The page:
race for $3.25m: new tel

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    Race for $3.25m: New Tel
    By Geoff Elliott
    December 07, 2002
    PETER Malone, the boss of embattled telco New Tel, and his right-hand man Richard Steggall have a tough weekend ahead: they need to find $3.25 million or face the receivers on Monday.

    Mr Steggall, an executive from the mysterious Broadband & Wireless Ltd, failed to come up with the necessary money yesterday.

    BWL is attempting to buy out more than $20 million of New Tel's debts from Telstra and Optus for about 50c in the dollar.

    Mr Malone was said to be frantic late yesterday as Optus asked PricewaterhouseCoopers to investigate BWL's funding claims, amid concerns that BWL could be a front company for Mr Malone and interests associated with him.

    Sources said PWC was likely to be appointed as receivers if, BWL's claims to funding are found to be groundless.

    BWL's Mr Steggall, who is serving a three-year suspended sentence for fraud, has made much in the last month of BWL and a facility it claimed to hold with ANZ.

    But a spokeswoman for ANZ yesterday denied any relationship with BWL.

    Sources within New Tel said Mr Malone was desperate to avoid independent administrators assessing New Tel's books at a time when an Australian Securities and Investments Commission investigation was already under way into the company, and shareholders were wondering where more than $100 million raised during the dotcom boom had gone.

    Mr Steggall took a short stroll from New Tel's North Sydney's offices to Optus's headquarters yesterday afternoon and was given a 48-hour extension to come up with the money, subject to PWC conducting more due diligence into BWL's claims.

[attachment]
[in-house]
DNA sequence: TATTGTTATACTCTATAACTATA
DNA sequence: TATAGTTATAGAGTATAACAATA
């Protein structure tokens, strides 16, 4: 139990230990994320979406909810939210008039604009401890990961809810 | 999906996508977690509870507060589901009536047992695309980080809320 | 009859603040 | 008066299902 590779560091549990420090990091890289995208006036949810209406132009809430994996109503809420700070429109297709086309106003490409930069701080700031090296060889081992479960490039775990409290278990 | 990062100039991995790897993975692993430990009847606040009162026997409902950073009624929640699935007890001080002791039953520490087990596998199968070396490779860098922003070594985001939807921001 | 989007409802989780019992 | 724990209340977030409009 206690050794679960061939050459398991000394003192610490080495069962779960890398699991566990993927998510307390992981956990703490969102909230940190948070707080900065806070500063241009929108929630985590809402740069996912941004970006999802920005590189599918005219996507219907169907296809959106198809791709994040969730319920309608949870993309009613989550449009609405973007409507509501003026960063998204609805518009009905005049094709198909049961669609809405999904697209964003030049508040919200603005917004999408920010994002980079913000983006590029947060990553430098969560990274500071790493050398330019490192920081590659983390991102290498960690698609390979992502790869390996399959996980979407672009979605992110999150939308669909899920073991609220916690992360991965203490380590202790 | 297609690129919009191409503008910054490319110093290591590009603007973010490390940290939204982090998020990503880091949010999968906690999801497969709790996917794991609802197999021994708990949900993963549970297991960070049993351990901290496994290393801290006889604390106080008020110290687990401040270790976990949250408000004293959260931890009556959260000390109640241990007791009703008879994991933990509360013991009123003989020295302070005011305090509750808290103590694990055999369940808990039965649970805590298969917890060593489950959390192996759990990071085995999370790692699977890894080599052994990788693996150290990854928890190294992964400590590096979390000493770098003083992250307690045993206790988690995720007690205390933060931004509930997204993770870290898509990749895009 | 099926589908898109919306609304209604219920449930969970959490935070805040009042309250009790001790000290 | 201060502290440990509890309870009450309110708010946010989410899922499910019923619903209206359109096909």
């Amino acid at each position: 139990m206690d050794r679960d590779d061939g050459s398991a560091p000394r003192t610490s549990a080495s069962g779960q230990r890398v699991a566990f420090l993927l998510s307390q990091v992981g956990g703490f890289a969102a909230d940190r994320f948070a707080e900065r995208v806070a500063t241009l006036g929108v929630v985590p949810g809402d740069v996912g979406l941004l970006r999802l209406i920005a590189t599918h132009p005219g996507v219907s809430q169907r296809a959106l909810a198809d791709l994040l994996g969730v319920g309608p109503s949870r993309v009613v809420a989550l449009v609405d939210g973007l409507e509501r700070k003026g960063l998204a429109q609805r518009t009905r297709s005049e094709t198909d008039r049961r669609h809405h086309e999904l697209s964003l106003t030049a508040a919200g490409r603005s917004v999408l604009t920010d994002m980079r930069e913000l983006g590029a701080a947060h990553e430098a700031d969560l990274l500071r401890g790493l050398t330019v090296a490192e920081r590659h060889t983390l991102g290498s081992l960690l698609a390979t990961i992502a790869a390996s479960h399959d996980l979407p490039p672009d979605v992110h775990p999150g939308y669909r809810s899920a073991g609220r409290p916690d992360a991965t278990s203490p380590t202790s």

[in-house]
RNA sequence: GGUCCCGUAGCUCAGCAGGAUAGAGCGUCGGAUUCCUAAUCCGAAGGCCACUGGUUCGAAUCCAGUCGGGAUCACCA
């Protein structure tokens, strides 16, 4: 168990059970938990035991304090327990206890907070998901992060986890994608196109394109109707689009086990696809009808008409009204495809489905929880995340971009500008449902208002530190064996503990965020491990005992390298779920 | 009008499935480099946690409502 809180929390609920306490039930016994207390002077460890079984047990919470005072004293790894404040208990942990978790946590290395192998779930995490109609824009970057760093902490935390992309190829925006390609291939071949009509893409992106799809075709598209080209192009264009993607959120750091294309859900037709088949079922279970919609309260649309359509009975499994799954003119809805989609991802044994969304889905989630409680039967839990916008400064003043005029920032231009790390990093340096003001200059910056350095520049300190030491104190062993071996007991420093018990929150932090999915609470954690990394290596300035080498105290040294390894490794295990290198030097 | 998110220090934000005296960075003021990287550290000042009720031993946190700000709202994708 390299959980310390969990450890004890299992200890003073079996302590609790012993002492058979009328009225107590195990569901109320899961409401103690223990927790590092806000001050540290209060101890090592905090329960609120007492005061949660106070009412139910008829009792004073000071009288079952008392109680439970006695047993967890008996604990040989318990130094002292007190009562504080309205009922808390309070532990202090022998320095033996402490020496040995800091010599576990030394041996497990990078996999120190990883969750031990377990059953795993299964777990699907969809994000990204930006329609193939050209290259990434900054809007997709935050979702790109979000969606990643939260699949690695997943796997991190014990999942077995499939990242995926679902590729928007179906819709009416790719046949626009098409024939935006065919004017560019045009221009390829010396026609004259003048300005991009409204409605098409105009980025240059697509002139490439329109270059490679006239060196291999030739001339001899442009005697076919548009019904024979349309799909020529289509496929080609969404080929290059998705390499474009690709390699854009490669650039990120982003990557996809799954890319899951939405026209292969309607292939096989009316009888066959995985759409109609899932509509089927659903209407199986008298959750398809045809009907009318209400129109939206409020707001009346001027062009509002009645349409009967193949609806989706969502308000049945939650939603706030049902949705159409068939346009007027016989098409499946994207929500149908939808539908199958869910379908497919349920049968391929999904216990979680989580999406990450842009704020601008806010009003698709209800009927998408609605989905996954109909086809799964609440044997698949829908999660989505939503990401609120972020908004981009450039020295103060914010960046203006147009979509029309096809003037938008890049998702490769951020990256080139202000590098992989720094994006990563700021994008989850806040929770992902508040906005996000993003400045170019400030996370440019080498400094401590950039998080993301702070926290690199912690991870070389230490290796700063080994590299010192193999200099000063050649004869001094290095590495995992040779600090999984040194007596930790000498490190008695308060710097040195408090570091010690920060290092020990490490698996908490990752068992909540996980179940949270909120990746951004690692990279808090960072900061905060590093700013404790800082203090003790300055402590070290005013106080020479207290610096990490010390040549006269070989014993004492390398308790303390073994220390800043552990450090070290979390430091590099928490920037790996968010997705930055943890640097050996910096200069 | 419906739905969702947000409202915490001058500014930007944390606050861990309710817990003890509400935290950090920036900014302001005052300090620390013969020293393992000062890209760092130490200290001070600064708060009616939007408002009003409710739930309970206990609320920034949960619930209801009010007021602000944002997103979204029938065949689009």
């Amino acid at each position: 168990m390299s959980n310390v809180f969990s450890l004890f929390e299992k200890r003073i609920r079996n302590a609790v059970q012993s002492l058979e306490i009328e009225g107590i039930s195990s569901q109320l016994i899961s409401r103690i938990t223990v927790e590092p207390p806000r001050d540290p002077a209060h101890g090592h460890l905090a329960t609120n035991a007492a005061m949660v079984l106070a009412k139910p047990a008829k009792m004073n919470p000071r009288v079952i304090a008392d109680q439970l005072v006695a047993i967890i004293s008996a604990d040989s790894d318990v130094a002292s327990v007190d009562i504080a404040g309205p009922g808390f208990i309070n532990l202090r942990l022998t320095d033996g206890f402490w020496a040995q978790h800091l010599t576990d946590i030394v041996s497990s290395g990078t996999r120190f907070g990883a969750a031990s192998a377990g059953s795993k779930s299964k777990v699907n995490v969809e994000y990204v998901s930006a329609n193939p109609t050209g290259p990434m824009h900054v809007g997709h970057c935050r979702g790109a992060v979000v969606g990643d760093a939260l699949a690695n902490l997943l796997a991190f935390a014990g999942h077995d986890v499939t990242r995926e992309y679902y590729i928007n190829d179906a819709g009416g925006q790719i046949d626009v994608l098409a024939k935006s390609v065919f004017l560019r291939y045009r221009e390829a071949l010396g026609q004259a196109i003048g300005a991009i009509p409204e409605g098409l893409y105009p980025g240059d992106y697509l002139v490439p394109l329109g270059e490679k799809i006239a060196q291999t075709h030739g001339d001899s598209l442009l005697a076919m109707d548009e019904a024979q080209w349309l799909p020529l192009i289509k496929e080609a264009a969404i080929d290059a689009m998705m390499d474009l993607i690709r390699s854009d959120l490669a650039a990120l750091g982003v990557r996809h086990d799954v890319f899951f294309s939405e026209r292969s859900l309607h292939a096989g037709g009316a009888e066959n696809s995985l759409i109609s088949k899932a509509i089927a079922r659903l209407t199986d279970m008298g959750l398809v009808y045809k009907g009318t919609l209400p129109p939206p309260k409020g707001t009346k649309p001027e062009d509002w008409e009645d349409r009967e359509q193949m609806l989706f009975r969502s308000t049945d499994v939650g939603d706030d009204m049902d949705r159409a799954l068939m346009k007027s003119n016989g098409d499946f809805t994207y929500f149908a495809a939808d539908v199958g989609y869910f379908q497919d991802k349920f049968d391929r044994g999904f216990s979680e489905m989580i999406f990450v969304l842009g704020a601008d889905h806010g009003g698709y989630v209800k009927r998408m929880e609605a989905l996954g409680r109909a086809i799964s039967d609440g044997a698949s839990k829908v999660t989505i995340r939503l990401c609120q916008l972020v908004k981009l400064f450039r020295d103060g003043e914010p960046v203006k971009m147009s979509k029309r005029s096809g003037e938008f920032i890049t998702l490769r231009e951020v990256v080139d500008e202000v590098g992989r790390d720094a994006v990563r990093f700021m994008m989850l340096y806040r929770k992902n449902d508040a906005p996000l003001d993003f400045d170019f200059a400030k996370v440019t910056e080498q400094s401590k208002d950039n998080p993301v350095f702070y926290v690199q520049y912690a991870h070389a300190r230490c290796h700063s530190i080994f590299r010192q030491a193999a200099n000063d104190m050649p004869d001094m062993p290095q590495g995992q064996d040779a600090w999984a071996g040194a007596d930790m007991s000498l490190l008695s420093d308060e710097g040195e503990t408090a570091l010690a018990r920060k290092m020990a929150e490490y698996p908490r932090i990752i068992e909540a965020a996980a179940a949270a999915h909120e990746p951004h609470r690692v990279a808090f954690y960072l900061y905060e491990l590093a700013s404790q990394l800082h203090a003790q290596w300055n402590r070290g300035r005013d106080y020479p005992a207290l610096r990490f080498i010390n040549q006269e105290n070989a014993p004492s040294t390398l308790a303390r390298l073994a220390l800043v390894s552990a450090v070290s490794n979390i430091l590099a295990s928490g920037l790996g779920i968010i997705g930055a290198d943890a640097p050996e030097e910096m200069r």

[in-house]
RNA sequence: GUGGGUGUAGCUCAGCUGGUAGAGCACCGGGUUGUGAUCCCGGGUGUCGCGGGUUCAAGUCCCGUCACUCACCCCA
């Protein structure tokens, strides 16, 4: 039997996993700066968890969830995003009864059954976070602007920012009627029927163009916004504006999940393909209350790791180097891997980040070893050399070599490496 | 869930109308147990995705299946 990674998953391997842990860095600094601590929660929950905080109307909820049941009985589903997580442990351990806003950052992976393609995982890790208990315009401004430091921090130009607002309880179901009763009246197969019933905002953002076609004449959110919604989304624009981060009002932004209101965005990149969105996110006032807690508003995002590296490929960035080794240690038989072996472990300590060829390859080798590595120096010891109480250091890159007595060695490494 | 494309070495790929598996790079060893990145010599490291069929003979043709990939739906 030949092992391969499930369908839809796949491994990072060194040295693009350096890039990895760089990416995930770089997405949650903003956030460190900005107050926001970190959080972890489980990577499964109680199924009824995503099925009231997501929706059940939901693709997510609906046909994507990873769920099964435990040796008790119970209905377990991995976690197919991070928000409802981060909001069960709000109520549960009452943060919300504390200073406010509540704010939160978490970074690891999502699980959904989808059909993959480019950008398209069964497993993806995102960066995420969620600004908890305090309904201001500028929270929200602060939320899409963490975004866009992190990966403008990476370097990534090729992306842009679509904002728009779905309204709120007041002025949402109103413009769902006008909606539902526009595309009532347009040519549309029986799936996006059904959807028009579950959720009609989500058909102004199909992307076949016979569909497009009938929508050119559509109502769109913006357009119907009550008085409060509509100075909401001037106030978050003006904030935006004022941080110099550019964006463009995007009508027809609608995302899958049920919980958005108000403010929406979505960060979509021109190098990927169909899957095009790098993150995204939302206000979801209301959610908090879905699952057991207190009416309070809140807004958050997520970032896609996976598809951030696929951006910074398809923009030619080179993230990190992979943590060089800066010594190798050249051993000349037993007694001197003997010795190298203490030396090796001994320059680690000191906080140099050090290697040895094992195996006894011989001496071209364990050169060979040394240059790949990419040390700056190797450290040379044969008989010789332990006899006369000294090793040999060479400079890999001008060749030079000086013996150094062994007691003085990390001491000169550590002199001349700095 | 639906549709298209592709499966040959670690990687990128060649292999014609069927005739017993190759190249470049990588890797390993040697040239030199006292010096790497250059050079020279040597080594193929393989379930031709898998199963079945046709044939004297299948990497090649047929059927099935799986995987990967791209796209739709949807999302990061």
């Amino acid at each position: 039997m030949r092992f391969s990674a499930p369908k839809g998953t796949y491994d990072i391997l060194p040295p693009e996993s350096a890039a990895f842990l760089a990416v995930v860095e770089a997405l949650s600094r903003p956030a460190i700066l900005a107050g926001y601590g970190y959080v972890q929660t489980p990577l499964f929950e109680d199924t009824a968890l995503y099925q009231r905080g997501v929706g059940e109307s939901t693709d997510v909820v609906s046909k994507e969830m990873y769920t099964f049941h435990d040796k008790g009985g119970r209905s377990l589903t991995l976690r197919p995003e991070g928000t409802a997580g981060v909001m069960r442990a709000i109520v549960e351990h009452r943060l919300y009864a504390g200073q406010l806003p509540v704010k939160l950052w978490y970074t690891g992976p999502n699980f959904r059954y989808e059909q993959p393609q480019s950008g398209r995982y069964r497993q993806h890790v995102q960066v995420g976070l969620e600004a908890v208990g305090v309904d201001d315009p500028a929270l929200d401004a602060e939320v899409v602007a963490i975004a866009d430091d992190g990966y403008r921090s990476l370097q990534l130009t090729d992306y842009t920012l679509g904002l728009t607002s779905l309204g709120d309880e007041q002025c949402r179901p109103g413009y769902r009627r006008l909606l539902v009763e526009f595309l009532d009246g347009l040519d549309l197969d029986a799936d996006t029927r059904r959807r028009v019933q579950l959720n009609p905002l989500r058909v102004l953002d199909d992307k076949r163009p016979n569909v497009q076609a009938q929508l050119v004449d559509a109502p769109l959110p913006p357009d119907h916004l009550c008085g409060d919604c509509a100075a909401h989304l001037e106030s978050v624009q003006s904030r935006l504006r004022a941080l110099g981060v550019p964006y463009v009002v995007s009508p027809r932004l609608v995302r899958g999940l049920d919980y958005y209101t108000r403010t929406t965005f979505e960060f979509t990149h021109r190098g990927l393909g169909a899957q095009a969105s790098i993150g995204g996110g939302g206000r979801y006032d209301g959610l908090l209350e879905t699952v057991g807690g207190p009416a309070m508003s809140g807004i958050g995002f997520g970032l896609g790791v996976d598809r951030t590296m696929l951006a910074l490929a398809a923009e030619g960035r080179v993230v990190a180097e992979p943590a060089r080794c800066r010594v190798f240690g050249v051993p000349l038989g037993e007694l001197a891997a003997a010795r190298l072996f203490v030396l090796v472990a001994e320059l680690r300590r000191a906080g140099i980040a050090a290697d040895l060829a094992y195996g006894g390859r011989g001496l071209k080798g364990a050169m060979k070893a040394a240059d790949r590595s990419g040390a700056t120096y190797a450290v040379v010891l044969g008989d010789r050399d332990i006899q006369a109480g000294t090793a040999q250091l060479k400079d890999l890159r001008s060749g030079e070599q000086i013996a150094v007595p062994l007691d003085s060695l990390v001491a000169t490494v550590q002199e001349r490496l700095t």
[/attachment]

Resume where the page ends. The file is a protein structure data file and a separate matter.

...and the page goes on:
Optus executives are concerned that any payments from BWL that are later found to have come from New Tel could be unwound as preferential payments, leaving Optus back at square one.

    Approached on leaving New Tel's offices yesterday for his meeting with Optus, Mr Steggall refused to answer questions, even to the point of denying he was Richard Steggall.

    A spokesman for Optus refused to confirm PWC's role, only saying: "The situation is very fluid, but it will be resolved one way or another by Monday." Optus has attempted to distance itself from Mr Steggall following revelations about his background this week, but the 26-year-old has played a key role in negotiations in the last month to try to buy out New Tel's debts.

    Sources indicate that Domenic Martino, the chief executive of accounting firm Deloitte Touche Tohmatsu and a director of New Tel until February, continues to take an active interest in whether New Tel will manage to stave off the appointment of an administrator.

    Meanwhile, ASIC refused to comment on the progress of its investigations, which cover allegations that New Tel traded while insolvent.
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